By OGJ editors
HOUSTON, Aug. 20 -- In many US markets, branded gasoline stations are losing market share to high-volume retailers (HVRs), such as mass merchandisers, supermarkets, and warehouse clubs, said NPD Automotive Products Group, a market information company. The overall gasoline market share of HVRs has increased from less than 1% in 1998 to 5.5% for the first half of this year.
This shift in consumer behavior corresponds to the volatile retail gasoline pricing that began in February 1999 when the average price was about $1/gal and peaked in May 2001 when gasoline averaged $1.80/gal.
The Motor Fuels Index, which surveys over 200,000 gasoline purchasers annually, indicates that, for the first half of this year, 95% of HVR gasoline customers and 63% of all consumers cite "price" as the main reason for choosing a brand of gasoline. This is particularly true in areas with high vehicle-dependent populations. In five states, "big-box" retailers accounted for more than 10% of gasoline sales.
Why HVRs are gaining
Although the profit margin of traditional gasoline service stations is gasoline-dependent, HVRs can operate at much lower retail prices. "It's not uncommon for HVRs to sell 500,000 to 1 million gal/month (whereas) the average retail gasoline facility. . .may sell 100,000 gal in the same period," said David Portalatin, spokesperson for the NPD Automotive Products Group.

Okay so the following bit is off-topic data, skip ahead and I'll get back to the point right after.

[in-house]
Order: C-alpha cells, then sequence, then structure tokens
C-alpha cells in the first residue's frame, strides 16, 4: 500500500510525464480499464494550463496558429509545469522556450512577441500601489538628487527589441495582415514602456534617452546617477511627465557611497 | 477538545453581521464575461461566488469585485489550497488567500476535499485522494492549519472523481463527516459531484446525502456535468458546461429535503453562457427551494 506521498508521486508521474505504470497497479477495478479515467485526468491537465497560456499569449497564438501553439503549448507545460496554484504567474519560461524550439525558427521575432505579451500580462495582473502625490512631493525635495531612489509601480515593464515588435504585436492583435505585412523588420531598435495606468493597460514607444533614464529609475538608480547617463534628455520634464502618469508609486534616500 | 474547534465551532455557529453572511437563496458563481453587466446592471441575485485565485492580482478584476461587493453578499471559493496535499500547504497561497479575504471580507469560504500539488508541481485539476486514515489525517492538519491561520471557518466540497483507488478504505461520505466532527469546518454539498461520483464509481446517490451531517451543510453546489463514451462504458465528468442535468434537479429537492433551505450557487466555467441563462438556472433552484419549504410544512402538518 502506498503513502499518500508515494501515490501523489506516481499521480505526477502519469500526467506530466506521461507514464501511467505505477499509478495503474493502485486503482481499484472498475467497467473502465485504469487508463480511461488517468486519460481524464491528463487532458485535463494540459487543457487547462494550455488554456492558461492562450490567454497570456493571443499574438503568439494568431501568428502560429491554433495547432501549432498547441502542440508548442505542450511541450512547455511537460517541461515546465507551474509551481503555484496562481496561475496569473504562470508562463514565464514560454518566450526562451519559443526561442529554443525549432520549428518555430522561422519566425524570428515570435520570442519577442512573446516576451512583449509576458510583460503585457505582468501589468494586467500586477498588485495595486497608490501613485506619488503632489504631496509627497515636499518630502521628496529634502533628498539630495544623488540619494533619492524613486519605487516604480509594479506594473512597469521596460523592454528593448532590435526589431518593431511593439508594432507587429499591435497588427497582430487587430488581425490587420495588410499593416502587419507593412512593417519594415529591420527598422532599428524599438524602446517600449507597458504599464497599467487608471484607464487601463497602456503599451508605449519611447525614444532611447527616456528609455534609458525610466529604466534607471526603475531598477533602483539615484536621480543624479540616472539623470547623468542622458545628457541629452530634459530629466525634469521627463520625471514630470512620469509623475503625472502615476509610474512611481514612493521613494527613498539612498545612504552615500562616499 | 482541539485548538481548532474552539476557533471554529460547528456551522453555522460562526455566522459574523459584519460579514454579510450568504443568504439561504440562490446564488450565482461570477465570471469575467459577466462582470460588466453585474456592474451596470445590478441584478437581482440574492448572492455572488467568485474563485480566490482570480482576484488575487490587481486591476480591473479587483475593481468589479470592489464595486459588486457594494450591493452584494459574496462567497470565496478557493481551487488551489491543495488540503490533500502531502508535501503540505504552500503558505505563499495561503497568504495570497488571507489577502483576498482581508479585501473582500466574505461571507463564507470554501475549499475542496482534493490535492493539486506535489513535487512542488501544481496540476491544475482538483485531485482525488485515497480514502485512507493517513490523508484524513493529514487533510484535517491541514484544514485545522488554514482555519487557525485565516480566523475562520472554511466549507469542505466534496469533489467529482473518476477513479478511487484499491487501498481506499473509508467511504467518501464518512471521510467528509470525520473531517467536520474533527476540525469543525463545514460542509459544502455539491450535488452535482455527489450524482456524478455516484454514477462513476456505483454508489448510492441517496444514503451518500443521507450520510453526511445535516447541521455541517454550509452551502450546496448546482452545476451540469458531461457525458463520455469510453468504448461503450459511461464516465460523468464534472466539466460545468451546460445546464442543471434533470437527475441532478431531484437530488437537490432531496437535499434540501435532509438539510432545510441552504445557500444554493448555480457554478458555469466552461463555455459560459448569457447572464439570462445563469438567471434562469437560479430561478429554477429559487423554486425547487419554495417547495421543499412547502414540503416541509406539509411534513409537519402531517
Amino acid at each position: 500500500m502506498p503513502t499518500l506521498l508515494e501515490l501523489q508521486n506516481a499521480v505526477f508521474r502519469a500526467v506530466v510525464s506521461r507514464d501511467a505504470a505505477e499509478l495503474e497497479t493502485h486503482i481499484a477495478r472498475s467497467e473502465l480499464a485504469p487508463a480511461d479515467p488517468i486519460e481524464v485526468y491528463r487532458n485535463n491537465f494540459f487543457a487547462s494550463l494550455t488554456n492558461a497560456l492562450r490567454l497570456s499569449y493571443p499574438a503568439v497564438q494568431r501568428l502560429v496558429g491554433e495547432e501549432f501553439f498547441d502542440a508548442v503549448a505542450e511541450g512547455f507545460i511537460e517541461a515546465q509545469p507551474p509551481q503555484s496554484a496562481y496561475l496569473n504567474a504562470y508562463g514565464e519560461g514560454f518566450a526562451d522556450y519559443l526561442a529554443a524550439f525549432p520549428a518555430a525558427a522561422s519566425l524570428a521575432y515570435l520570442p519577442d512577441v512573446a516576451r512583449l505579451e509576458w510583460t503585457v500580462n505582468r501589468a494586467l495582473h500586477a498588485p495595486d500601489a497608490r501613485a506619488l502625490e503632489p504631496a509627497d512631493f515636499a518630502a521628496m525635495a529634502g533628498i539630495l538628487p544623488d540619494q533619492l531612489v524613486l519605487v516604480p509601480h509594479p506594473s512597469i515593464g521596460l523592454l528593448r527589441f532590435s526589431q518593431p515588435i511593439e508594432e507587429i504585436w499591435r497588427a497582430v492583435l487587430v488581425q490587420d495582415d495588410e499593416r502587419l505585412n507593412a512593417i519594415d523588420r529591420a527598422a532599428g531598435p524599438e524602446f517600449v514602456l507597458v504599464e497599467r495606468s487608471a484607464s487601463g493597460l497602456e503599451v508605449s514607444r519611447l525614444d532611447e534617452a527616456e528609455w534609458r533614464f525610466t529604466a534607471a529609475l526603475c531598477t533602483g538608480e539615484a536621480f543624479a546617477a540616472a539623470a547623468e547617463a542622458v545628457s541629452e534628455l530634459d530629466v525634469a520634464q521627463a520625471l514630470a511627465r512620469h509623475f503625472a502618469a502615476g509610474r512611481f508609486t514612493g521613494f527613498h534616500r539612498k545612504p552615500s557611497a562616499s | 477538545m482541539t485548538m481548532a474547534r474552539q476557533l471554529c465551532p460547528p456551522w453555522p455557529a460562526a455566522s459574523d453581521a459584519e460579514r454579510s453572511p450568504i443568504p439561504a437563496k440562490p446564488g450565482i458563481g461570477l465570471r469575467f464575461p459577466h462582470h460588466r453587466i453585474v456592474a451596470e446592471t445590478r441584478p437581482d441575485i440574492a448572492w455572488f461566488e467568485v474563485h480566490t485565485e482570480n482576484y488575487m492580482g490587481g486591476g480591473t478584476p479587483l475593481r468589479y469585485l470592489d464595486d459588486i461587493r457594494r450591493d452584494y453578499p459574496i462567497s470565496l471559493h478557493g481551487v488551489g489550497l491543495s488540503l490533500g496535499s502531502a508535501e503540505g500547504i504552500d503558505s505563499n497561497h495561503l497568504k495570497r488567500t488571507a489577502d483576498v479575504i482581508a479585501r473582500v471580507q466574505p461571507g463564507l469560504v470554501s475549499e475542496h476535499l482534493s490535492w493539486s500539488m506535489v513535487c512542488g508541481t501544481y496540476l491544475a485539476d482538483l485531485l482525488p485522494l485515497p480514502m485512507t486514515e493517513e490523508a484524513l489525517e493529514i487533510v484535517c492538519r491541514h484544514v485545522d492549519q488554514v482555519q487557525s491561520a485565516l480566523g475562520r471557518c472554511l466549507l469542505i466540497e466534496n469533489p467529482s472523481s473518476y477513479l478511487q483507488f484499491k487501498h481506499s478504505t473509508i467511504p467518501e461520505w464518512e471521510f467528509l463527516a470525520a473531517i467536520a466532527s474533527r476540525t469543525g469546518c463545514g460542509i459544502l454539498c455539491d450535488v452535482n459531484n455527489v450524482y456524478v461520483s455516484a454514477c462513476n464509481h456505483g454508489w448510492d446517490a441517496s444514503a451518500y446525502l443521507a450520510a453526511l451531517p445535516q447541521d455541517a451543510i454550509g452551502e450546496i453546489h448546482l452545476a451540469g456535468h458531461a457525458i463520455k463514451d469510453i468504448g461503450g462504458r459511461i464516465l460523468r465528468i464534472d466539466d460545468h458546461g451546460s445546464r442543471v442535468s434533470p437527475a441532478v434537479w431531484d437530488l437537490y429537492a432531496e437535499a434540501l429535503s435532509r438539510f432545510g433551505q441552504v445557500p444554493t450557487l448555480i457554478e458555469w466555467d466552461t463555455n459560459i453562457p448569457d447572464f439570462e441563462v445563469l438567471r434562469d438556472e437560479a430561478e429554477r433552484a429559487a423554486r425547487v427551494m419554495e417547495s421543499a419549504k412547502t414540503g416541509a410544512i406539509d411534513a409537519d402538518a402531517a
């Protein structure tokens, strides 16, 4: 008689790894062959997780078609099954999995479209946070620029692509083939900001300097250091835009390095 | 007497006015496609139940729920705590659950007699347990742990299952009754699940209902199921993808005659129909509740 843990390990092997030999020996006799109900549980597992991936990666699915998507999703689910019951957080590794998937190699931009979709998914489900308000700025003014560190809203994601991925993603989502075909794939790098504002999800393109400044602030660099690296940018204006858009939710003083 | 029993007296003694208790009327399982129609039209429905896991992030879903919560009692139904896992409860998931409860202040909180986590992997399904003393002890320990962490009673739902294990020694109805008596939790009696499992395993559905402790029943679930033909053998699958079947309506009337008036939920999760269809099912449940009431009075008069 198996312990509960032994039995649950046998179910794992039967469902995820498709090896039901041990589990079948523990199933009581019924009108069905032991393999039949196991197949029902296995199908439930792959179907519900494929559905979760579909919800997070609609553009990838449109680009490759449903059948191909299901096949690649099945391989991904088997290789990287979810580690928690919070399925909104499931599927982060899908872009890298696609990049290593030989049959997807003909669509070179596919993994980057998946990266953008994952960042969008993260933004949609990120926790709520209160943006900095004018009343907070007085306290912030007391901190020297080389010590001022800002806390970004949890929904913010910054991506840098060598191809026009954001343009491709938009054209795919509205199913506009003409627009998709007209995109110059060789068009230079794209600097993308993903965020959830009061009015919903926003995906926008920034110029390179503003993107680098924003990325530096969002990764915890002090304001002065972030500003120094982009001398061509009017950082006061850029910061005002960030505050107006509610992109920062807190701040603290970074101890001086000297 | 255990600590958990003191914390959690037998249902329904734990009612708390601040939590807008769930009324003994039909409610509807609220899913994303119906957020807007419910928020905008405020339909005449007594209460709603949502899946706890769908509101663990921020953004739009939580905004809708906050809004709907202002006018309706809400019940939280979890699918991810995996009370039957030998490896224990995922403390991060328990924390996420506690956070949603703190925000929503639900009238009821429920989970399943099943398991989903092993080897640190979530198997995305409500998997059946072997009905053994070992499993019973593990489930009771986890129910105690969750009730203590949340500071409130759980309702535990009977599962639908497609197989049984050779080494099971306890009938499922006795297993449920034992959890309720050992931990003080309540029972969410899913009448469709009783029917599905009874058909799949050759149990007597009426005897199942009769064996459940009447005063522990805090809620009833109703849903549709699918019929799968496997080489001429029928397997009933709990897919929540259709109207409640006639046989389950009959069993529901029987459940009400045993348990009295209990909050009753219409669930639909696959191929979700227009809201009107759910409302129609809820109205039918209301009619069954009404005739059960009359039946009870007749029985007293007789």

HVRs benefit in a number of ways from selling gasoline:
-- The additional traffic boosts "cross-purchase" sales significantly.
-- A gasoline operation that pumps 500,000 gal/month at $1.40/gal can inflate same-store sales by $8.4 million/year.
-- Customers purchase gasoline an average of five times per month, meaning more frequent visits to big-box stores and away from smaller outlets.
Consumers cite three main reasons for preferring HVR gasoline:
-- Aggressively low prices—often 10¢/gal or more lower than traditional brands.
-- Store-wide reward programs and other cross-promotional opportunities.
-- Satisfactory car performance using gasoline offered at HVRs.
"Traditional gasoline facilities must learn to either institute very lean operations, such as unattended pumps, or evolve to provide other means of generating profits, such as large convenience stores," said Portalatin. "Major oil companies should prepare their facilities to operate on thin gasoline margins, be price competitive, and leverage the increased traffic that is generated as a result," he added.